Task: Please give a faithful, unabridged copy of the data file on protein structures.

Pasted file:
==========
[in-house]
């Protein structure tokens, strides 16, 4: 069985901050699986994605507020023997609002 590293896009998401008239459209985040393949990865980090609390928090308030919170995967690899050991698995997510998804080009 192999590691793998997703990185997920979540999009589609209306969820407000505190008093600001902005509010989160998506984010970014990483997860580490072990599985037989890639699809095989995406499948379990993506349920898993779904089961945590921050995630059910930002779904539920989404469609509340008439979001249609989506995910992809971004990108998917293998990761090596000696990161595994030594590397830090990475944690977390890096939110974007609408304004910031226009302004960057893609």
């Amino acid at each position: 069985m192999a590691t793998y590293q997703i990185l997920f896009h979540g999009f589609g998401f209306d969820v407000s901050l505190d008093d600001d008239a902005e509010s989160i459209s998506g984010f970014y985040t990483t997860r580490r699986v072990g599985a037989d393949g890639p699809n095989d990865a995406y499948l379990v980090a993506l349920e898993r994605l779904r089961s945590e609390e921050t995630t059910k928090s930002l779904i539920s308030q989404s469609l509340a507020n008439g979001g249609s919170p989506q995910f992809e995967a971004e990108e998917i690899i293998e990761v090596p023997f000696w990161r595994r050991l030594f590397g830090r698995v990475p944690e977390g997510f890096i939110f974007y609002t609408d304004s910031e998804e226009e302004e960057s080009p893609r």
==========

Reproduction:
[in-house]
């Protein structure tokens, strides 16, 4: 069985901050699986994605507020023997609002 590293896009998401008239459209985040393949990865980090609390928090308030919170995967690899050991698995997510998804080009 192999590691793998997703990185997920979540999009589609209306969820407000505190008093600001902005509010989160998506984010970014990483997860580490072990599985037989890639699809095989995406499948379990993506349920898993779904089961945590921050995630059910930002779904539920989404469609509340008439979001249609989506995910992809971004990108998917293998990761090596000696990161595994030594590397830090990475944690977390890096939110974007609408304004910031226009302004960057893609």
């Amino acid at each position: 069985m192999a590691t793998y590293q997703i990185l997920f896009h979540g999009f589609g998401f209306d969820v407000s901050l505190d008093d600001d008239a902005e509010s989160i459209s998506g984010f970014y985040t990483t997860r580490r699986v072990g599985a037989d393949g890639p699809n095989d990865a995406y499948l379990v980090a993506l349920e898993r994605l779904r089961s945590e609390e921050t995630t059910k928090s930002l779904i539920s308030q989404s469609l509340a507020n008439g979001g249609s919170p989506q995910f992809e995967a971004e990108e998917i690899i293998e990761v090596p023997f000696w990161r595994r050991l030594f590397g830090r698995v990475p944690e977390g997510f890096i939110f974007y609002t609408d304004s910031e998804e226009e302004e960057s080009p893609r």